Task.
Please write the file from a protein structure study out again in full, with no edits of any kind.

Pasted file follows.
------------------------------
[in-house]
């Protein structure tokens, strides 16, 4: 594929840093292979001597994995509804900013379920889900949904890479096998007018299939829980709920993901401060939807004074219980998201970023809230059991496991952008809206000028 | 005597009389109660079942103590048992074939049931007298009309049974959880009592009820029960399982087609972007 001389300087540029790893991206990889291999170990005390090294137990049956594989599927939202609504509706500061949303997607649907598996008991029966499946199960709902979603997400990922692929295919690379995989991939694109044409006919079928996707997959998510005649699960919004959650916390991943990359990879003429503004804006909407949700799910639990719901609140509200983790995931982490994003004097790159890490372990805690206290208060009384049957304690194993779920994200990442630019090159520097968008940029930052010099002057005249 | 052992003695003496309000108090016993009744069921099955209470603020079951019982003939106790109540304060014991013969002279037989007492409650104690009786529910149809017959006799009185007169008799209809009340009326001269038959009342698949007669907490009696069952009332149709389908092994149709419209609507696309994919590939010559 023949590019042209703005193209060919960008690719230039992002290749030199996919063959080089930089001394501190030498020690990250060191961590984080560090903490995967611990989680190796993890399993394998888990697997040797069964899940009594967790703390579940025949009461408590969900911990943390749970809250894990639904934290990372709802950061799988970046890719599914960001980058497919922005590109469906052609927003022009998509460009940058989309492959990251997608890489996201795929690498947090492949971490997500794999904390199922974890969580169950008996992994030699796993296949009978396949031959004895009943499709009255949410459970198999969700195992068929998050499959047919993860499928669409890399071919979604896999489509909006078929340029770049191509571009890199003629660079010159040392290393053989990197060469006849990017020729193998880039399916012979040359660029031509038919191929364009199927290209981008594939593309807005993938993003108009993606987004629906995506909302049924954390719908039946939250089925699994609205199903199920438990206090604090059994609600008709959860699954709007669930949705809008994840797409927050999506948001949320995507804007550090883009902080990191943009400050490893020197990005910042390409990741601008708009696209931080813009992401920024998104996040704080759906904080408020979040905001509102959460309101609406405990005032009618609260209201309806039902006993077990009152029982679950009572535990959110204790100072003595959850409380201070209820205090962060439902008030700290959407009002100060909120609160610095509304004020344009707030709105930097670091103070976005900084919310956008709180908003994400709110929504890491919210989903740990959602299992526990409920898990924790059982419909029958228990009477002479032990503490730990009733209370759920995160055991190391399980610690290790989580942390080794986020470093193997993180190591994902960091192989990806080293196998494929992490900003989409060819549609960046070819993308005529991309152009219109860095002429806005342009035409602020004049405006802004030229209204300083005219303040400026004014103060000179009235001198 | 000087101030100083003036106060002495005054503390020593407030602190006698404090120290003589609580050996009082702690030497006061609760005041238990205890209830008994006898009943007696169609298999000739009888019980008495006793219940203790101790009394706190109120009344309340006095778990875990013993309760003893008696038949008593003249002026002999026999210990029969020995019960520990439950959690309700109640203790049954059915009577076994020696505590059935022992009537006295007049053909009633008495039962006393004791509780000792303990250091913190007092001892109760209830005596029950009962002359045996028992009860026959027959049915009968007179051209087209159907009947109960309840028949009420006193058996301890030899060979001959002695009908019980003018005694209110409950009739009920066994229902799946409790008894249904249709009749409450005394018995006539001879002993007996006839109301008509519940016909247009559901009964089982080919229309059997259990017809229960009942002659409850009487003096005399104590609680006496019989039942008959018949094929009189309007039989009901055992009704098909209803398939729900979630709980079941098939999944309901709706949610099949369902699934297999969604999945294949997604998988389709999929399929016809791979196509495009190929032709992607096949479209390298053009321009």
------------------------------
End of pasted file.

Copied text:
[in-house]
């Protein structure tokens, strides 16, 4: 594929840093292979001597994995509804900013379920889900949904890479096998007018299939829980709920993901401060939807004074219980998201970023809230059991496991952008809206000028 | 005597009389109660079942103590048992074939049931007298009309049974959880009592009820029960399982087609972007 001389300087540029790893991206990889291999170990005390090294137990049956594989599927939202609504509706500061949303997607649907598996008991029966499946199960709902979603997400990922692929295919690379995989991939694109044409006919079928996707997959998510005649699960919004959650916390991943990359990879003429503004804006909407949700799910639990719901609140509200983790995931982490994003004097790159890490372990805690206290208060009384049957304690194993779920994200990442630019090159520097968008940029930052010099002057005249 | 052992003695003496309000108090016993009744069921099955209470603020079951019982003939106790109540304060014991013969002279037989007492409650104690009786529910149809017959006799009185007169008799209809009340009326001269038959009342698949007669907490009696069952009332149709389908092994149709419209609507696309994919590939010559 023949590019042209703005193209060919960008690719230039992002290749030199996919063959080089930089001394501190030498020690990250060191961590984080560090903490995967611990989680190796993890399993394998888990697997040797069964899940009594967790703390579940025949009461408590969900911990943390749970809250894990639904934290990372709802950061799988970046890719599914960001980058497919922005590109469906052609927003022009998509460009940058989309492959990251997608890489996201795929690498947090492949971490997500794999904390199922974890969580169950008996992994030699796993296949009978396949031959004895009943499709009255949410459970198999969700195992068929998050499959047919993860499928669409890399071919979604896999489509909006078929340029770049191509571009890199003629660079010159040392290393053989990197060469006849990017020729193998880039399916012979040359660029031509038919191929364009199927290209981008594939593309807005993938993003108009993606987004629906995506909302049924954390719908039946939250089925699994609205199903199920438990206090604090059994609600008709959860699954709007669930949705809008994840797409927050999506948001949320995507804007550090883009902080990191943009400050490893020197990005910042390409990741601008708009696209931080813009992401920024998104996040704080759906904080408020979040905001509102959460309101609406405990005032009618609260209201309806039902006993077990009152029982679950009572535990959110204790100072003595959850409380201070209820205090962060439902008030700290959407009002100060909120609160610095509304004020344009707030709105930097670091103070976005900084919310956008709180908003994400709110929504890491919210989903740990959602299992526990409920898990924790059982419909029958228990009477002479032990503490730990009733209370759920995160055991190391399980610690290790989580942390080794986020470093193997993180190591994902960091192989990806080293196998494929992490900003989409060819549609960046070819993308005529991309152009219109860095002429806005342009035409602020004049405006802004030229209204300083005219303040400026004014103060000179009235001198 | 000087101030100083003036106060002495005054503390020593407030602190006698404090120290003589609580050996009082702690030497006061609760005041238990205890209830008994006898009943007696169609298999000739009888019980008495006793219940203790101790009394706190109120009344309340006095778990875990013993309760003893008696038949008593003249002026002999026999210990029969020995019960520990439950959690309700109640203790049954059915009577076994020696505590059935022992009537006295007049053909009633008495039962006393004791509780000792303990250091913190007092001892109760209830005596029950009962002359045996028992009860026959027959049915009968007179051209087209159907009947109960309840028949009420006193058996301890030899060979001959002695009908019980003018005694209110409950009739009920066994229902799946409790008894249904249709009749409450005394018995006539001879002993007996006839109301008509519940016909247009559901009964089982080919229309059997259990017809229960009942002659409850009487003096005399104590609680006496019989039942008959018949094929009189309007039989009901055992009704098909209803398939729900979630709980079941098939999944309901709706949610099949369902699934297999969604999945294949997604998988389709999929399929016809791979196509495009190929032709992607096949479209390298053009321009």